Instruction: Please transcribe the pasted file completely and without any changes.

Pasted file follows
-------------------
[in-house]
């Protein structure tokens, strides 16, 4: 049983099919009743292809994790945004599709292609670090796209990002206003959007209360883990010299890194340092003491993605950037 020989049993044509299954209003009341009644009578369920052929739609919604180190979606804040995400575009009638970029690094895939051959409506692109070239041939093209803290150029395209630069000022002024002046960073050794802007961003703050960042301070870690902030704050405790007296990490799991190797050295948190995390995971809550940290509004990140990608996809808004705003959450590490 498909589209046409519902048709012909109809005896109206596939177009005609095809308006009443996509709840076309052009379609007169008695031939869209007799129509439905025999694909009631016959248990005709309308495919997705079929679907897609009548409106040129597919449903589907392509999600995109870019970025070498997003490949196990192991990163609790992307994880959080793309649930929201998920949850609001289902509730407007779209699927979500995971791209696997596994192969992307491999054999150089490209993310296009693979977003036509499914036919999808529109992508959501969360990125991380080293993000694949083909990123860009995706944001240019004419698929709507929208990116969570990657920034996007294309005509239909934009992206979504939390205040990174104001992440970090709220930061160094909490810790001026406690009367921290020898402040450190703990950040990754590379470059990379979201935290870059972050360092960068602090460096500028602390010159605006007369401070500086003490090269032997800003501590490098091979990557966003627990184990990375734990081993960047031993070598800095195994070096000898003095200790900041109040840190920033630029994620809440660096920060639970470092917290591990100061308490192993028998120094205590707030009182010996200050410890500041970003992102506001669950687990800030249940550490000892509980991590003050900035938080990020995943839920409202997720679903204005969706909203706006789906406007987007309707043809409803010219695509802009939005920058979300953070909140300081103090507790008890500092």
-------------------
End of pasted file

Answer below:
[in-house]
């Protein structure tokens, strides 16, 4: 049983099919009743292809994790945004599709292609670090796209990002206003959007209360883990010299890194340092003491993605950037 020989049993044509299954209003009341009644009578369920052929739609919604180190979606804040995400575009009638970029690094895939051959409506692109070239041939093209803290150029395209630069000022002024002046960073050794802007961003703050960042301070870690902030704050405790007296990490799991190797050295948190995390995971809550940290509004990140990608996809808004705003959450590490 498909589209046409519902048709012909109809005896109206596939177009005609095809308006009443996509709840076309052009379609007169008695031939869209007799129509439905025999694909009631016959248990005709309308495919997705079929679907897609009548409106040129597919449903589907392509999600995109870019970025070498997003490949196990192991990163609790992307994880959080793309649930929201998920949850609001289902509730407007779209699927979500995971791209696997596994192969992307491999054999150089490209993310296009693979977003036509499914036919999808529109992508959501969360990125991380080293993000694949083909990123860009995706944001240019004419698929709507929208990116969570990657920034996007294309005509239909934009992206979504939390205040990174104001992440970090709220930061160094909490810790001026406690009367921290020898402040450190703990950040990754590379470059990379979201935290870059972050360092960068602090460096500028602390010159605006007369401070500086003490090269032997800003501590490098091979990557966003627990184990990375734990081993960047031993070598800095195994070096000898003095200790900041109040840190920033630029994620809440660096920060639970470092917290591990100061308490192993028998120094205590707030009182010996200050410890500041970003992102506001669950687990800030249940550490000892509980991590003050900035938080990020995943839920409202997720679903204005969706909203706006789906406007987007309707043809409803010219695509802009939005920058979300953070909140300081103090507790008890500092």